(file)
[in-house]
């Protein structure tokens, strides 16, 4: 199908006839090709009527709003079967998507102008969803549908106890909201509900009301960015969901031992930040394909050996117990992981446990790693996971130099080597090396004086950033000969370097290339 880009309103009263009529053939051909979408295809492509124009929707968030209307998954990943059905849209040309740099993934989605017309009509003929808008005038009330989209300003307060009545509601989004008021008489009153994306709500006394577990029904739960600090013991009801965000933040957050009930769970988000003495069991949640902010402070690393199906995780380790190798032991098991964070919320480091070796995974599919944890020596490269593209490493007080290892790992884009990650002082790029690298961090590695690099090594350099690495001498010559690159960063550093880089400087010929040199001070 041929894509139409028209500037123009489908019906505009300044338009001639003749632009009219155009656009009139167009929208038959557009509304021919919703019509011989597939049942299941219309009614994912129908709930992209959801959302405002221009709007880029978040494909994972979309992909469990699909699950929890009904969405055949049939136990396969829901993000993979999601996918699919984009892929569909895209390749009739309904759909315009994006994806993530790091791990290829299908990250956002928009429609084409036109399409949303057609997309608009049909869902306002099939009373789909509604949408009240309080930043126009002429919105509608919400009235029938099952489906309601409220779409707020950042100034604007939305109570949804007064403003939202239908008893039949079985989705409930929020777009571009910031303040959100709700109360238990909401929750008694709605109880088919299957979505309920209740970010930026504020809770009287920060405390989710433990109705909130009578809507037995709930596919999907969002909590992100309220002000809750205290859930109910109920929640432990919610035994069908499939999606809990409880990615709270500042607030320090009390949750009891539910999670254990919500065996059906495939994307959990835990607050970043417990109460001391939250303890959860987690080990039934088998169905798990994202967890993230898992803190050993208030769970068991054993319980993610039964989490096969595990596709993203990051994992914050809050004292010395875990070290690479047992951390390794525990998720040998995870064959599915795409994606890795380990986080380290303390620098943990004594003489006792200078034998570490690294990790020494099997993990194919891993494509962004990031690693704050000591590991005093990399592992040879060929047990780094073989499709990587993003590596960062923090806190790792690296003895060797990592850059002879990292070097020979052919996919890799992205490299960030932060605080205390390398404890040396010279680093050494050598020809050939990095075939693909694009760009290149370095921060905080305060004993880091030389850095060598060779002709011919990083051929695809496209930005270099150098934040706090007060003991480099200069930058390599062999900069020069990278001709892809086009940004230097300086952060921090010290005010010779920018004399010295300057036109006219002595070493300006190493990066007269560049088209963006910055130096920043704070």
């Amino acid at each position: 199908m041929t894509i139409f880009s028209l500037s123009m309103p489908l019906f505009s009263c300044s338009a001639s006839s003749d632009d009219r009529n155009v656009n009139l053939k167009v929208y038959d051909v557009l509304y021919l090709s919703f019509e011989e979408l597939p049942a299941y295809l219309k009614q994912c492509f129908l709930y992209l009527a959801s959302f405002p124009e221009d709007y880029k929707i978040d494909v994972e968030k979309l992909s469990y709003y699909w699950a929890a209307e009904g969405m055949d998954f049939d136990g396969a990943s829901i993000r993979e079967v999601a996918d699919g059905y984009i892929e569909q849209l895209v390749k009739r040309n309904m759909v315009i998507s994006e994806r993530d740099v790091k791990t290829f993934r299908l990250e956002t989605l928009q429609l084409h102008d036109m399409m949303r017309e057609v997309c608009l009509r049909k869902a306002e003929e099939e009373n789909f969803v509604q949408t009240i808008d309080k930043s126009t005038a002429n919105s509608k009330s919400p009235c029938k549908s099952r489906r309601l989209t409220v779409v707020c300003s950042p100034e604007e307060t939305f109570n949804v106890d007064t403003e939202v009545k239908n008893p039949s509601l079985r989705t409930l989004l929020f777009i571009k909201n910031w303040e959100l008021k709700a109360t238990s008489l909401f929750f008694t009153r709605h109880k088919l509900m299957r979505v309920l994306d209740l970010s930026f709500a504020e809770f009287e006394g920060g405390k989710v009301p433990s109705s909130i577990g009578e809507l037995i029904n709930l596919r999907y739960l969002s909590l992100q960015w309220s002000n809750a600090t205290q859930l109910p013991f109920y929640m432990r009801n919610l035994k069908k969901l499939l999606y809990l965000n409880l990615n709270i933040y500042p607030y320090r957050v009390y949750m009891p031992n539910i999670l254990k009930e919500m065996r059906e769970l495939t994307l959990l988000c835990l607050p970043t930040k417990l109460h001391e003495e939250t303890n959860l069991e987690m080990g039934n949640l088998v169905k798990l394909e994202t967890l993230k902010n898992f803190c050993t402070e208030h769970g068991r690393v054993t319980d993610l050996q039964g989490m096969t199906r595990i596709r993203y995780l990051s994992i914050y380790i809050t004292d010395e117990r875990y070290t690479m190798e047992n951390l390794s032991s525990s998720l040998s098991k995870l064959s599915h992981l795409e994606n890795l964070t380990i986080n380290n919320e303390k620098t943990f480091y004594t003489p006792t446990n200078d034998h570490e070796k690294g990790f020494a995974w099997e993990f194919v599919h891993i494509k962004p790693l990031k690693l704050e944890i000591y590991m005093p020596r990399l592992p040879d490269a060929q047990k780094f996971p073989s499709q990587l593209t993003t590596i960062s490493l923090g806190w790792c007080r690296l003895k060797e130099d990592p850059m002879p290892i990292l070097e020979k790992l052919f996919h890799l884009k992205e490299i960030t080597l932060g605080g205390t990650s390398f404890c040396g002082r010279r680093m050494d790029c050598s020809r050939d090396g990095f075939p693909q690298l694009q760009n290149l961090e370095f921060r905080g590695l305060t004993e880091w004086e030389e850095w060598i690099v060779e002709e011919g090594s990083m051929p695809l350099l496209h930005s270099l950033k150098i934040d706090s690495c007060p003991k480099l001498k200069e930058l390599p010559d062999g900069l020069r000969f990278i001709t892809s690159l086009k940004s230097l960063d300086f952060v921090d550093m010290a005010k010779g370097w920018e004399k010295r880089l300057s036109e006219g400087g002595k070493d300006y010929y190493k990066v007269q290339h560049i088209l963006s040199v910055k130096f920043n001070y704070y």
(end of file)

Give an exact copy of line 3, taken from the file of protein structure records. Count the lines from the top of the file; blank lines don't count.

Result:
């Amino acid at each position: 199908m041929t894509i139409f880009s028209l500037s123009m309103p489908l019906f505009s009263c300044s338009a001639s006839s003749d632009d009219r009529n155009v656009n009139l053939k167009v929208y038959d051909v557009l509304y021919l090709s919703f019509e011989e979408l597939p049942a299941y295809l219309k009614q994912c492509f129908l709930y992209l009527a959801s959302f405002p124009e221009d709007y880029k929707i978040d494909v994972e968030k979309l992909s469990y709003y699909w699950a929890a209307e009904g969405m055949d998954f049939d136990g396969a990943s829901i993000r993979e079967v999601a996918d699919g059905y984009i892929e569909q849209l895209v390749k009739r040309n309904m759909v315009i998507s994006e994806r993530d740099v790091k791990t290829f993934r299908l990250e956002t989605l928009q429609l084409h102008d036109m399409m949303r017309e057609v997309c608009l009509r049909k869902a306002e003929e099939e009373n789909f969803v509604q949408t009240i808008d309080k930043s126009t005038a002429n919105s509608k009330s919400p009235c029938k549908s099952r489906r309601l989209t409220v779409v707020c300003s950042p100034e604007e307060t939305f109570n949804v106890d007064t403003e939202v009545k239908n008893p039949s509601l079985r989705t409930l989004l929020f777009i571009k909201n910031w303040e959100l008021k709700a109360t238990s008489l909401f929750f008694t009153r709605h109880k088919l509900m299957r979505v309920l994306d209740l970010s930026f709500a504020e809770f009287e006394g920060g405390k989710v009301p433990s109705s909130i577990g009578e809507l037995i029904n709930l596919r999907y739960l969002s909590l992100q960015w309220s002000n809750a600090t205290q859930l109910p013991f109920y929640m432990r009801n919610l035994k069908k969901l499939l999606y809990l965000n409880l990615n709270i933040y500042p607030y320090r957050v009390y949750m009891p031992n539910i999670l254990k009930e919500m065996r059906e769970l495939t994307l959990l988000c835990l607050p970043t930040k417990l109460h001391e003495e939250t303890n959860l069991e987690m080990g039934n949640l088998v169905k798990l394909e994202t967890l993230k902010n898992f803190c050993t402070e208030h769970g068991r690393v054993t319980d993610l050996q039964g989490m096969t199906r595990i596709r993203y995780l990051s994992i914050y380790i809050t004292d010395e117990r875990y070290t690479m190798e047992n951390l390794s032991s525990s998720l040998s098991k995870l064959s599915h992981l795409e994606n890795l964070t380990i986080n380290n919320e303390k620098t943990f480091y004594t003489p006792t446990n200078d034998h570490e070796k690294g990790f020494a995974w099997e993990f194919v599919h891993i494509k962004p790693l990031k690693l704050e944890i000591y590991m005093p020596r990399l592992p040879d490269a060929q047990k780094f996971p073989s499709q990587l593209t993003t590596i960062s490493l923090g806190w790792c007080r690296l003895k060797e130099d990592p850059m002879p290892i990292l070097e020979k790992l052919f996919h890799l884009k992205e490299i960030t080597l932060g605080g205390t990650s390398f404890c040396g002082r010279r680093m050494d790029c050598s020809r050939d090396g990095f075939p693909q690298l694009q760009n290149l961090e370095f921060r905080g590695l305060t004993e880091w004086e030389e850095w060598i690099v060779e002709e011919g090594s990083m051929p695809l350099l496209h930005s270099l950033k150098i934040d706090s690495c007060p003991k480099l001498k200069e930058l390599p010559d062999g900069l020069r000969f990278i001709t892809s690159l086009k940004s230097l960063d300086f952060v921090d550093m010290a005010k010779g370097w920018e004399k010295r880089l300057s036109e006219g400087g002595k070493d300006y010929y190493k990066v007269q290339h560049i088209l963006s040199v910055k130096f920043n001070y704070y």